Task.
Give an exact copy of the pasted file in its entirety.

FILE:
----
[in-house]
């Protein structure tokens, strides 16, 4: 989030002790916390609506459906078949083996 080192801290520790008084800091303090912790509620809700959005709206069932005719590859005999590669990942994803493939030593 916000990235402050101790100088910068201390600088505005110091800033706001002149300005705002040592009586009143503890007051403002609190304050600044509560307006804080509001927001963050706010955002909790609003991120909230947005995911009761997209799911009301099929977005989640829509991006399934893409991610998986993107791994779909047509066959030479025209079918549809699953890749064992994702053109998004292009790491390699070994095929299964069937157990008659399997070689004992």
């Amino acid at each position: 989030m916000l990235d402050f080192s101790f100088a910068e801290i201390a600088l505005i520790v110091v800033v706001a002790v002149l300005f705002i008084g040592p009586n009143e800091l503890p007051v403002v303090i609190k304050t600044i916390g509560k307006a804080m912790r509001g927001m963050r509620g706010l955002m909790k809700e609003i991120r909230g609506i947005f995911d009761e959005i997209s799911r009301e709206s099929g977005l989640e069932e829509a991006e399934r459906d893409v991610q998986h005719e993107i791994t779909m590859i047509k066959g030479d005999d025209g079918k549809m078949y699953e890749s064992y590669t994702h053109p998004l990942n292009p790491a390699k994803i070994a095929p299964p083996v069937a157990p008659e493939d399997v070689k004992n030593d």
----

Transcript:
[in-house]
């Protein structure tokens, strides 16, 4: 989030002790916390609506459906078949083996 080192801290520790008084800091303090912790509620809700959005709206069932005719590859005999590669990942994803493939030593 916000990235402050101790100088910068201390600088505005110091800033706001002149300005705002040592009586009143503890007051403002609190304050600044509560307006804080509001927001963050706010955002909790609003991120909230947005995911009761997209799911009301099929977005989640829509991006399934893409991610998986993107791994779909047509066959030479025209079918549809699953890749064992994702053109998004292009790491390699070994095929299964069937157990008659399997070689004992």
């Amino acid at each position: 989030m916000l990235d402050f080192s101790f100088a910068e801290i201390a600088l505005i520790v110091v800033v706001a002790v002149l300005f705002i008084g040592p009586n009143e800091l503890p007051v403002v303090i609190k304050t600044i916390g509560k307006a804080m912790r509001g927001m963050r509620g706010l955002m909790k809700e609003i991120r909230g609506i947005f995911d009761e959005i997209s799911r009301e709206s099929g977005l989640e069932e829509a991006e399934r459906d893409v991610q998986h005719e993107i791994t779909m590859i047509k066959g030479d005999d025209g079918k549809m078949y699953e890749s064992y590669t994702h053109p998004l990942n292009p790491a390699k994803i070994a095929p299964p083996v069937a157990p008659e493939d399997v070689k004992n030593d």